Adding in the necessary middleware for cookies and sessions is as simple as those added lines in the config/application.rb file. The last added line addresses our application’s security against cross-site contamination. The SameSite policy for cookies, when set to strict, will only allow the browser to send this site’s cookies in requests made on the same domain.

Next we’ll move over to the top level controller ApplicationController to ensure access to our cookies in the appropriate children controllers. Also from Flatiron course material, the ApplicationController will look like this

# app/controllers/application_controller.rb
class ApplicationController < ActionController::API
include ActionController::Cookies
end

This way the concept of inheritance works in our favor by allowing all controllers to work with cookies!

Viewing Cookies in the Browser

The following is a quick walk-thru for Chrome users. Other browsers support cookie viewing similarly :)

  1. Open the Dev-Tools with Ctl+Shift+I
  2. Find the Application Tab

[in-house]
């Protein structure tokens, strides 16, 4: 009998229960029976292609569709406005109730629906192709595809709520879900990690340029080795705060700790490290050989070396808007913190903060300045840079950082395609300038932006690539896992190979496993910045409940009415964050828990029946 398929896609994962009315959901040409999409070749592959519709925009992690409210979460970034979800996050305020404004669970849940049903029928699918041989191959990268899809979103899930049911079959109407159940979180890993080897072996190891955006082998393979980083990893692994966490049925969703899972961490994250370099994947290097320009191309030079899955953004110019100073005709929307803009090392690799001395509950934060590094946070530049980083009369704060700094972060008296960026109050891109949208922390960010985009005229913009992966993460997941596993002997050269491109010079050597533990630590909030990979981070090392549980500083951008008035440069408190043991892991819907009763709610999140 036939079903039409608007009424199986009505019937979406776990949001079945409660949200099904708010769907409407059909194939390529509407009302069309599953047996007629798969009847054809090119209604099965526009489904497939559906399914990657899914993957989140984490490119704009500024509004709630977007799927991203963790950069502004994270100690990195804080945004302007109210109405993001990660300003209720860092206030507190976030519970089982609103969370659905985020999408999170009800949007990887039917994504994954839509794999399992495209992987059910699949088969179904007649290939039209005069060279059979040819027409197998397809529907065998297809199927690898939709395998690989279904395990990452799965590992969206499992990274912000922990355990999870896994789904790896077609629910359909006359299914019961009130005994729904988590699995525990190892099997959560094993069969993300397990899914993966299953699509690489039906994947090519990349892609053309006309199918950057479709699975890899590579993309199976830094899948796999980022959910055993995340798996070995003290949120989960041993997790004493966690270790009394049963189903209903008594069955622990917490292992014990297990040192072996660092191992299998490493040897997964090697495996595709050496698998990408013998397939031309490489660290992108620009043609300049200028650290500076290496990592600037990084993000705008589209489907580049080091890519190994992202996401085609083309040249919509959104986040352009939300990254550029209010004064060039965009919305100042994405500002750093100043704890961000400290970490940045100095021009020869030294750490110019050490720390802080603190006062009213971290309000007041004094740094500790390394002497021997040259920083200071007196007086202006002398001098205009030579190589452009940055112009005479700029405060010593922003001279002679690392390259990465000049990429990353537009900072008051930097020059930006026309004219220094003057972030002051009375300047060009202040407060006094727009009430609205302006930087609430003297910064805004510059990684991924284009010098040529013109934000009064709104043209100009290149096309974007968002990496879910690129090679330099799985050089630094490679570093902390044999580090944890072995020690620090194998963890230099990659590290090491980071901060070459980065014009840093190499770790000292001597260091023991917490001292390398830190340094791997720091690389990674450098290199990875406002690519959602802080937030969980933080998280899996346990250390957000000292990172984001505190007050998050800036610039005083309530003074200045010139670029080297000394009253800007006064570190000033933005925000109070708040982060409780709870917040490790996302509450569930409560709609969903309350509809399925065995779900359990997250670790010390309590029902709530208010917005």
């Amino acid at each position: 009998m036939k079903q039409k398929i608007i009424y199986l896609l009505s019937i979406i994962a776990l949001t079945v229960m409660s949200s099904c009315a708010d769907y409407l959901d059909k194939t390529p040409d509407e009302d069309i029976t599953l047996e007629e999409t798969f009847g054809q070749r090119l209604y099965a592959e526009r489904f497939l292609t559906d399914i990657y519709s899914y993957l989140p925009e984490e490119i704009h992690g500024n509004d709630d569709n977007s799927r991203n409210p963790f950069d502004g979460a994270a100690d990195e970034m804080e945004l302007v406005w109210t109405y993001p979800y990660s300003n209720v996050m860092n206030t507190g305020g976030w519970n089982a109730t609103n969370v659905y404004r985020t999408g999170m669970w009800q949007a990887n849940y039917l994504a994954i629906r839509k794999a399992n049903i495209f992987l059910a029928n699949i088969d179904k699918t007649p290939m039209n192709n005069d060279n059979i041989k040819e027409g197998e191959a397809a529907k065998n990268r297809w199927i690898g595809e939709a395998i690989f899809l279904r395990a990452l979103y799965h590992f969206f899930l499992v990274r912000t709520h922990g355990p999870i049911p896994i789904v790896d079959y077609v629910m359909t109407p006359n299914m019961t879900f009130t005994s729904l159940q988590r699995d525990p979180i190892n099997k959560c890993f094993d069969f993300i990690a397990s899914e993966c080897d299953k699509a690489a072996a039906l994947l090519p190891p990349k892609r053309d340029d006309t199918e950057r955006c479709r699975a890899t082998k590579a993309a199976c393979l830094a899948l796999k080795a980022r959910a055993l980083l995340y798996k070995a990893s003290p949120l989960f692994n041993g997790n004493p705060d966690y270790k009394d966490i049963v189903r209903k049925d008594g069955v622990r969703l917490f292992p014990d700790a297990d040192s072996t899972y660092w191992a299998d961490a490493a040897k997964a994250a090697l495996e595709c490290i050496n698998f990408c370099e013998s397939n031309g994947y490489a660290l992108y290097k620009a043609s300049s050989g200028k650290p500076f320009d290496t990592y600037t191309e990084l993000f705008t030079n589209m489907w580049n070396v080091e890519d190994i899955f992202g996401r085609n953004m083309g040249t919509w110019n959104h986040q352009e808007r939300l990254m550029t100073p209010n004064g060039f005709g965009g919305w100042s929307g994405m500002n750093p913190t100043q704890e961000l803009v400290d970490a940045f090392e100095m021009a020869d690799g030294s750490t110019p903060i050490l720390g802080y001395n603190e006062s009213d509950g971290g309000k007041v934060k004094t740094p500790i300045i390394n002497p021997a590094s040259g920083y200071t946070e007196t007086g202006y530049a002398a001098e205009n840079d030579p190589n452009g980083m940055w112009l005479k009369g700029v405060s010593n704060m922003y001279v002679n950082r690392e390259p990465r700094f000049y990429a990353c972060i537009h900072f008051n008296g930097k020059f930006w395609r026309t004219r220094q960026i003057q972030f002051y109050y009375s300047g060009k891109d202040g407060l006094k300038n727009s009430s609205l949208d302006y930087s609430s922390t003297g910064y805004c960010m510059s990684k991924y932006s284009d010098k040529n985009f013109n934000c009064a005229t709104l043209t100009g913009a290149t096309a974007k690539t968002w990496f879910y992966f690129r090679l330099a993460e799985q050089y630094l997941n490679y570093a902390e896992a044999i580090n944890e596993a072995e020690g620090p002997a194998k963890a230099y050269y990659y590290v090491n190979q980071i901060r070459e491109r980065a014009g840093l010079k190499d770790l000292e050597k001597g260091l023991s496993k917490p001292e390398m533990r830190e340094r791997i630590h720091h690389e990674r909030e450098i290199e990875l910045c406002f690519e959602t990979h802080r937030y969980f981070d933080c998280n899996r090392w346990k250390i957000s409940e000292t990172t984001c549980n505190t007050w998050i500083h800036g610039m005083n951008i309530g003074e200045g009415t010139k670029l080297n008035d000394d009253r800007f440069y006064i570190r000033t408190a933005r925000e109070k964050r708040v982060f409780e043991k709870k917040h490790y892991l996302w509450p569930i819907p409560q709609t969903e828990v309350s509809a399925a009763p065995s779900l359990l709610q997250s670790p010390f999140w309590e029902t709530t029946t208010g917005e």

3. Open Cookies in the menu on the left underneath Storage

Take note: the cookies you find here can be edited. You can change their values directly in the browser. Sessions; however, can not be manipulated. Rails security (signing and encryption) disable the user from editing their hash’s values.

Should look something like this

from a pair project I did https://national-park-app.herokuapp.com/

Authentication

The term authentication in developer terms simply refers to the fact that in some way our app is confirming a user’s identity is who the say they are. A great analogy for web authentication follows the keycard pattern. A hotel will issue you a keycard for their building once you’ve authenticated your registration by showing the required ID or Credit card for the reservation. Once verified you can use their keycard to gain access to your room, their gym, the pool, etc. . . When you’ve left the building only to return later you do not show front desk your ID all over again now that you have the keycard (cookie). Similarly you check your mail by validating your credentials (name and password). Their server will verify your info and serve your browser the cookie. Anywhere else you visit on their domain this cookie will let you load the desired content (calendar, photo albums, etc . . .)

So what’s this look like for us as a Rails developer? The following example does not illustrate use of password protection. It’s very basic to help understand the flow for now.

  1. User hits login/signup form on their browser
  2. They enter their credentials
  3. Form is submitted as a POST to /login on our Rails backend.